The Ninth Circuit reviewed the "legitimate State interests" advanced by the proponents of Prop 8: responsible procreation and childrearing, caution in a new social area, religious freedom, and preventing child from being taught about same-sex marriage in schools. Interestingly, the Ninth Circuit did not bother to dispute the existence of these reasons as legitimate State interests. Rather, it found that these reasons had no connection to Prop 8.
We need not decide whether there is any merit to the sociological premise of Proponent's first argument -- that families headed by two biological parents are the best environments in which to raise children -- because even if Proponents are correct, Proposition 8 had absolutely no effect on the ability of same-sex couples to become parents or the manner in which children are raised in California. As we have explained, Proposition 8 in no way modified the state's laws governing parentage, which are distinct from its laws governing marriage. Both before and after Proposition 8, committed opposite-sex couples ("spouses") and same-sex couples ("domestic partners") had identical rights with regard to forming families and raising children....In order to be rationally related to the purrpose of funneling more childrearing into families led by two biological parents, Proposition 8 would have had to modify these laws in some way. It did not do so. (p. 56)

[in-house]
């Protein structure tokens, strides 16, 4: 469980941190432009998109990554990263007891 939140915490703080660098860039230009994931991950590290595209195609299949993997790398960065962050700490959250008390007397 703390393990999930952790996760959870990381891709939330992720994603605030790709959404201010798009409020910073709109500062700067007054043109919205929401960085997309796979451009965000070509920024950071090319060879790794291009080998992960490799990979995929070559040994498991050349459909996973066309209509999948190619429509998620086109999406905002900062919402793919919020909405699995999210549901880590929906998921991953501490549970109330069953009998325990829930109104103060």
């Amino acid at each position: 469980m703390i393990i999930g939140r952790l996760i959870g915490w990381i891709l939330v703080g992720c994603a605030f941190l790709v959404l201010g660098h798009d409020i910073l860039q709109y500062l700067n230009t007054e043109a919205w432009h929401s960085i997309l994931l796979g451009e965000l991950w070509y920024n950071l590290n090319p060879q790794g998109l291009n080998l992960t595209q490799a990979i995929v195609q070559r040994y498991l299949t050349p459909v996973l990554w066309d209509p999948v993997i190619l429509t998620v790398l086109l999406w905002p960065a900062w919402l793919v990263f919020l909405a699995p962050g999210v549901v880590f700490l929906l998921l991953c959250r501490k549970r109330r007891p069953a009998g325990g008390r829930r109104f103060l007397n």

The Court noted that it wasn't suggesting that it would validate a stronger Prop 8, as that would be unconstitutional for other reasons. It also knocked out the proponent's reasoning that there was no need to encourage same sex couples to avoid accidental procreation. The question here, in the Ninth Circuit's understanding of it, isn't one of extending marriage, but of withdrawing it. While there may be no need to encourage gay people not to breed accidentally, that's irrelevant to the question of whether the right may be stripped away, once given for other reasons. It laughed at the suggestion that stripping same sex couples of the title "marriage" would encourage heterosexuals to get married ("could not reaonably have conceived such an argument to be true"). It also laughed off the "proceed with caution in a social experiement" argument, because the horse had left the barn -- the amendment was an absolute and permanent ban enacted after the State provided the right to marry and after more than 18,000 couples had married.